Leadership and Management Development

A counter intuitive approach to productivity.

At the moment, we are enjoying the benefits of our yearly spell of long weekends and four-day weeks. It’s a treat, and a novelty, and I’m sure you’ll agree, it makes a real difference to the usual trend of cramming all the important ‘personal life’ stuff into just two days… well, one and a half really based on the fact we’ve all got our heads back in the work game by Sunday afternoon.

But what if this extended period of personal time could become a reality without impacting our income and actually increasing our productivity at work?

Between 2015 and 2019 a trial took place in Iceland where employees reduced their working hours to a four-day week whilst maintaining a full salary.The 100:80:100 model (100% of the pay for 80% of the time, in exchange for 100% productivity) trial was reported to be an overwhelming success and although at the time only included 1% of the Icelandic working population, it has now spread to 86% having the right to, or actively taking advantage of the opportunity. 

Read about the trial

There are some obvious benefits of a four-day week to the employee, but why should an employer take such a counter intuitive stance – surely if a workforce drops a day then productivity will plummet because people aren’t at their desks or attending work?!

So, what are the four-day week benefits to an organisation?

Well, firstly, it's the future of work and if we’re not offering innovative ways of working, we will not attract or retain talent, and that is a big issue.

During the pandemic the world got a little smaller for us all and by being forced to change the way we work our eyes were opened to a new world of flexible, remote and hybrid models of working. This exposure (or baptism of fire) dragged a lot of us Baby Boomers and Gen X’ers kicking and screaming into a world of working we didn’t know even existed.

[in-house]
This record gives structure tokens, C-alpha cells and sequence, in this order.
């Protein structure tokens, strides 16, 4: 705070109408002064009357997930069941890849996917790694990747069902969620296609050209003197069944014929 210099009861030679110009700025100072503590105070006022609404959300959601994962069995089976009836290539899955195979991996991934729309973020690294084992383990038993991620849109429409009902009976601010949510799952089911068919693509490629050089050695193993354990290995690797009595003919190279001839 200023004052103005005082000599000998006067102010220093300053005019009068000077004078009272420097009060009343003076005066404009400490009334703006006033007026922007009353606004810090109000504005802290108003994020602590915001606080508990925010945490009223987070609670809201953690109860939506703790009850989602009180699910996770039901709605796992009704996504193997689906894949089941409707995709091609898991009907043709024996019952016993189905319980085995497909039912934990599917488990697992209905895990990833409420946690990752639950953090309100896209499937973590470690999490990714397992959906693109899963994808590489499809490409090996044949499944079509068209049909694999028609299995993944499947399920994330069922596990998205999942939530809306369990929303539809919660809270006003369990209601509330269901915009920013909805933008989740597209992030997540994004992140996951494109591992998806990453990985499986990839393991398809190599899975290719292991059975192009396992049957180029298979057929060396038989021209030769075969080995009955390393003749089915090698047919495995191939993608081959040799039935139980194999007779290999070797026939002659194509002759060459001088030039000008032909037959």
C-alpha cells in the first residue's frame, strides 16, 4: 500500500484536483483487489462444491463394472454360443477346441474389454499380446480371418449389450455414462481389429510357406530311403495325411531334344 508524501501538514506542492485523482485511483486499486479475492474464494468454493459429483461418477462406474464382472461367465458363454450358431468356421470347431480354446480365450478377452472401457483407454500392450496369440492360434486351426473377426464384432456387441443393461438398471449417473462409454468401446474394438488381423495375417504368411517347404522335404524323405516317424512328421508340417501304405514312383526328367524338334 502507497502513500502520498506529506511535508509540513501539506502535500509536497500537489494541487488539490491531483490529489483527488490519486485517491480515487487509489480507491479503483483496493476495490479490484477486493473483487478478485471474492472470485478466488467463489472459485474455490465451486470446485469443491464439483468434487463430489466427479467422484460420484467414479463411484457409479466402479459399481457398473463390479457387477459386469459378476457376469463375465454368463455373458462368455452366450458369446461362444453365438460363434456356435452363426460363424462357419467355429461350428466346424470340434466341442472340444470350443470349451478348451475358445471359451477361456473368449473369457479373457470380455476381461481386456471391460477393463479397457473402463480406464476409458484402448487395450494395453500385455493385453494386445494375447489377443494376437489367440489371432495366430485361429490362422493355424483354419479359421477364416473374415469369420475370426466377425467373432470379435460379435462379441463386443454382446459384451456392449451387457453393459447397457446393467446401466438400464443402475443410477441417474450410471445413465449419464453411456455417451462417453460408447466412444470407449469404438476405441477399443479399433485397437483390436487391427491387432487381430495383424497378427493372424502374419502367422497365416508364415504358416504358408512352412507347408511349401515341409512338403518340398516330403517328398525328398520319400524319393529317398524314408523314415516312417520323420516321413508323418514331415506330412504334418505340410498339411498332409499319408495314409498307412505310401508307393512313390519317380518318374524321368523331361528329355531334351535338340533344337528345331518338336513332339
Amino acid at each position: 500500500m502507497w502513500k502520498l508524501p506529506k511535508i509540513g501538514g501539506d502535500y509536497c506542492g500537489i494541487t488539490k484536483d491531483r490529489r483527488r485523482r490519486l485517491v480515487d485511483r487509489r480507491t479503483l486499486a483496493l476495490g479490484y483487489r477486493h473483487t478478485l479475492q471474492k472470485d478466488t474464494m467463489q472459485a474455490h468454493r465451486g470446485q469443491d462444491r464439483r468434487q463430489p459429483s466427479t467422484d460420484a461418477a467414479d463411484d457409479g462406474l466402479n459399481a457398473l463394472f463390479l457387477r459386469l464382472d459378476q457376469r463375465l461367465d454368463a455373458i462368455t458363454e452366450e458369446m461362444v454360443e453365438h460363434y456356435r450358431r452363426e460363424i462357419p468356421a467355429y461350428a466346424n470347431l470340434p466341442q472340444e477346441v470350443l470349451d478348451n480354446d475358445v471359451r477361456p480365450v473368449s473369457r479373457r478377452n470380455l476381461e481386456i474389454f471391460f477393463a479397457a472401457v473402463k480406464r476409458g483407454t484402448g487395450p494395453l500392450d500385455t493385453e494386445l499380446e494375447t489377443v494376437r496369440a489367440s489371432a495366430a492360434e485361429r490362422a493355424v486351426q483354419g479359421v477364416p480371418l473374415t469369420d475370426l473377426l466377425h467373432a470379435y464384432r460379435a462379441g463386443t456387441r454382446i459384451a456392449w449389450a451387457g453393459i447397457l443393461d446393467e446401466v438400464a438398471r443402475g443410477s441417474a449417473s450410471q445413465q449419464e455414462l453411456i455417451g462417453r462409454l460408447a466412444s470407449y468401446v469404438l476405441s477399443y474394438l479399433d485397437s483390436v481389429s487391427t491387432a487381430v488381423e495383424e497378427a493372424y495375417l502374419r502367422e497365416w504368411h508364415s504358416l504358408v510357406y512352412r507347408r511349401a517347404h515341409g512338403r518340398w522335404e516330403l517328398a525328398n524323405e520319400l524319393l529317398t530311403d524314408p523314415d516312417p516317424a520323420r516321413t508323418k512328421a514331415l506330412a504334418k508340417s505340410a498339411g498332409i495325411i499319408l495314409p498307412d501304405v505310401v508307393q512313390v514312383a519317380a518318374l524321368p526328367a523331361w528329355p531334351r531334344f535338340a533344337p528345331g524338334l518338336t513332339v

The change in awareness and the rising pool of talent, primarily constructed from the tail end of the confident, open-minded, intuitive and ambitious millennials and the front end of the tech-savvy, entrepreneurial, diverse and progressive ‘Zoomers’ (or Gen Z) has underpinned a change of needs and as employees look to progress their careers. There is as much weighting on what a company can offer to enhance the quality of personal life as there is on wage, values and role.

The 100:80:100 model means 100% of the pay for 80% of the time, in exchange for 100% productivity

Alongside attracting talent and staff retention, here are five big hitters that the organisation could benefit from by offering a four-day week:

1. Increased productivity.

Here’s the counter intuitive bit. By working fewer ‘office hours’ people are more productive. Microsoft Japan gave their 2,300 employees 5 consecutive Fridays off in a row and logged a whopping 40% increase in productivity! One study of 1,898 employees even suggested that we are only actually productive for 2 hours and 23 minutes in a working day, which is shocking until you have a read through the list of distractions – which are you guilty of??

2. Employee engagement.

With the extra day to spend on personal matters, the four day week can lead to happier, less stressed and more engaged employees who feel valued. Imagine that! Your workforce turns up to work even more bright-eyed and bushy-tailed, ready to own the day. With a new, more healthy way of working studies have also seen a reduction in illness, absenteeism and presentism of employees.